Next the author mentions "fire and hail, snow and mist, stormy wind fulfilling his word!" Elsewhere in the Scriptures we learn that this word for "fire" sometimes refers to lightning bolts from the sky (cf. Ps. 105:32; Ex. 9:23). And if that's the way the Psalmist intended to use the image of fire in this verse, then what we are presented with is another pair of natural elements. The first pair refers to that which comes down from the clouds (lightning and hail). The next pair refers to that which temporarily resides on the ground below, namely snow and thick foggy mist. Between all of these natural elements is "stormy wind." Literally, the Hebrew says "high winds." These high winds flow between the clouds which bring lightning down upon a foggy mist, and hail down upon snowy ground. Commenting on this passage, John Calvin noted that “it is not by an effect of chance that the heavens are clouded, or that a single drop of rain falls from the clouds, or that the thunders rage, but one and all of these changes depend upon the secret will of God.” Even though all of these aspects of nature are completely outside of man’s control, none of them are outside of God’s control. God has made even these natural elements to praise and glorify him. None of them are exempt from giving God the praise and glory which is due to his name. 

The following four verses (vv. 9-11) contain an exhaustive list of virtually everything else on earth. The Psalmist lists mountains and all hills together, followed by fruit trees and all cedars. This imagery signifies that God is to be praised from the highest peaks to the lowliest of hills, among the fruit-bearing trees that dot the hillside all the way through the forests of the earth. No elevation of land or obstacle in sight is going to hinder God from receiving the praise which is due to His name!

Next, “beasts and all livestock” are mentioned together, followed by “creeping things and flying birds.”  This means that every beast of the field, both wild and domesticated, and every creature which crawls on the ground, from the chipmunk to the grasshopper, are to give praise to God! And no creature of the air is excluded from that privilege and responsibility either. God created them to praise him, and none of them are exempt from giving him the praise and the glory which is due to his name.

Finally, at the end of this long list of creation, the author mentions human beings. The Psalmist mentions "Kings and all peoples, princes and all rulers, young men and maidens, old men and babies.  Let them praise the name of the Lord!"

I fascinates me to find human beings of all kinds listed last in this Psalm. Why not mention mankind first? And why does the Psalmist also mention such an exhaustive list of mankind? Why didn't he simply mention all men, both male and female? That certainly would have been sufficient. Instead, what we find is much, much more efficient in getting the main point across. And by this point, I hope the author's main point is obvious to us. By mentioning such an exhaustive list of mankind, we learn that no human being of any social status, economic status, sex, or age is exempt from giving God the praise and the glory due to his name. But this poses a dilemma, doesn't it? It is here that we are confronted with the first aspect of God's creation which questions God's praiseworthiness. It is here that we recognize mankind as the only creatures in this long list who question God's command concerning us as his creation. We're the only ones who question the meaning and purpose of our life. We're also the only ones who refuse to glory in God and acknowledge his praiseworthiness. This is a dilemma unique to mankind.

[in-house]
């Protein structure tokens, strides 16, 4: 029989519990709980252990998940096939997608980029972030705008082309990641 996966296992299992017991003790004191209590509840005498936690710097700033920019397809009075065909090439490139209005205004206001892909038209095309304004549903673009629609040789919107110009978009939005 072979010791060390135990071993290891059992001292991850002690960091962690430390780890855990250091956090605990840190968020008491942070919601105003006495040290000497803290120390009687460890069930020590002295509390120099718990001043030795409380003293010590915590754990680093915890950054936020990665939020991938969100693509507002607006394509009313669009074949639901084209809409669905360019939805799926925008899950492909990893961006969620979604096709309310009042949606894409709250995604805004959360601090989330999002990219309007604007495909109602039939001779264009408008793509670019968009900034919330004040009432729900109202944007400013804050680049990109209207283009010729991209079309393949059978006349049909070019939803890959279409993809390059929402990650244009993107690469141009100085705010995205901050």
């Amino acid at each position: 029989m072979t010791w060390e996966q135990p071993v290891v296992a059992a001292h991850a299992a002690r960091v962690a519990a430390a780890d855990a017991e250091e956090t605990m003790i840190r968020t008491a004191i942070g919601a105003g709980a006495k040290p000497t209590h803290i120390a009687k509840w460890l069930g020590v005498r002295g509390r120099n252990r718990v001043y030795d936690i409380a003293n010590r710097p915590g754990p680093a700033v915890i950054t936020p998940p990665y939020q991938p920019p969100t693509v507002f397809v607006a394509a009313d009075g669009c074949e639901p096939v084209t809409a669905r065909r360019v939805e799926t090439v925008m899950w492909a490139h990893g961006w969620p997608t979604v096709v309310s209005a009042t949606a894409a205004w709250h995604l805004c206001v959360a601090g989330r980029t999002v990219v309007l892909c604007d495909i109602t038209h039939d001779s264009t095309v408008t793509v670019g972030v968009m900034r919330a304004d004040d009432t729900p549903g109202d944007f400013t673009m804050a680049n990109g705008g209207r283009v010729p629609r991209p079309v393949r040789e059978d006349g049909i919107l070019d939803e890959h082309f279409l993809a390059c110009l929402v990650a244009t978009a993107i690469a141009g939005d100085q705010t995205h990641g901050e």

I also find it interesting that the same reason which the Psalmist gives for why God is worthy of our praise is also the same reason which we use to excuse ourselves from praising him. The Psalmist writes, "Let them praise the name of the Lord for his name alone is exalted; his majesty is above earth and heaven." That word "alone" is significant. So significant, in fact, that even when men attempt to exalt themselves above God and eventually realize how futile such attempts really are, they still try to place themselves on the same plane as God. In other words, whenever men realize the impossibility of exalting themselves self above God, their next attempt is to drag God down to their level, placing God on the same level as man. But the Psalmist has an entirely different revelation of God. For the Psalmist, Yahweh "alone is exalted." And the Hebrew word for "exalted" used in this verse literally means inaccessibly high. Yahweh alone is inaccessibly high, which is to say that his majesty is above the earth and the heavens.

Finally we arrive at the final destination of this Psalm. Finally we are confronted with a clear and concise reason for why sinful, doubting creatures such as us can praise and glory in Yahweh. Here we learn that Yahweh, who alone is exalted and whose majesty is above earth and the heavens, “has raised up a horn for his people, praise for all his saints, for the people of Israel who are near to him.

In ancient Israel, the horn was symbolic of strength and victory, which is why some commentators suggest the alternative translation, "he has raised up strength for his people." It is because Yahweh has raised up strength  and victory for us that all his saints are able to give him the praise and the glory due to his name. The people of Israel had seen and tasted Yahweh's goodness in providing victories for them. They understood what deliverance from bondage meant. And it was because of the victory that Yahweh provided and the strength that he had raised up for all his saints that they could draw near to God in worship. In Deuteronomy 4:7 the people of Israel declared confidently: “For what great nation is there that has a god so near to it as the Lord our God is to us?” A similar expression could be spoken by all of Yahweh's saints today as well: "What people is there that has a god no near to it as the Lord our God is to us?"

The point of the Psalmist here is not to exalt man to some inordinately high plane among creation, and certainly not to a plane that is equal with God, but rather, instead to magnify the grace of God in raising up strength and praise for fallen humanity at all. But Alleluia! He has done so. All the emphasis is placed upon the finished work of the Yahweh himself. And because He has done it all, we can praise him all the more. And to paraphrase something which I remember Charles Spurgeon once saying, the praise we give to God here and now on earth is the rehearsal of our eternal song with the rest of creation. Hallelujah!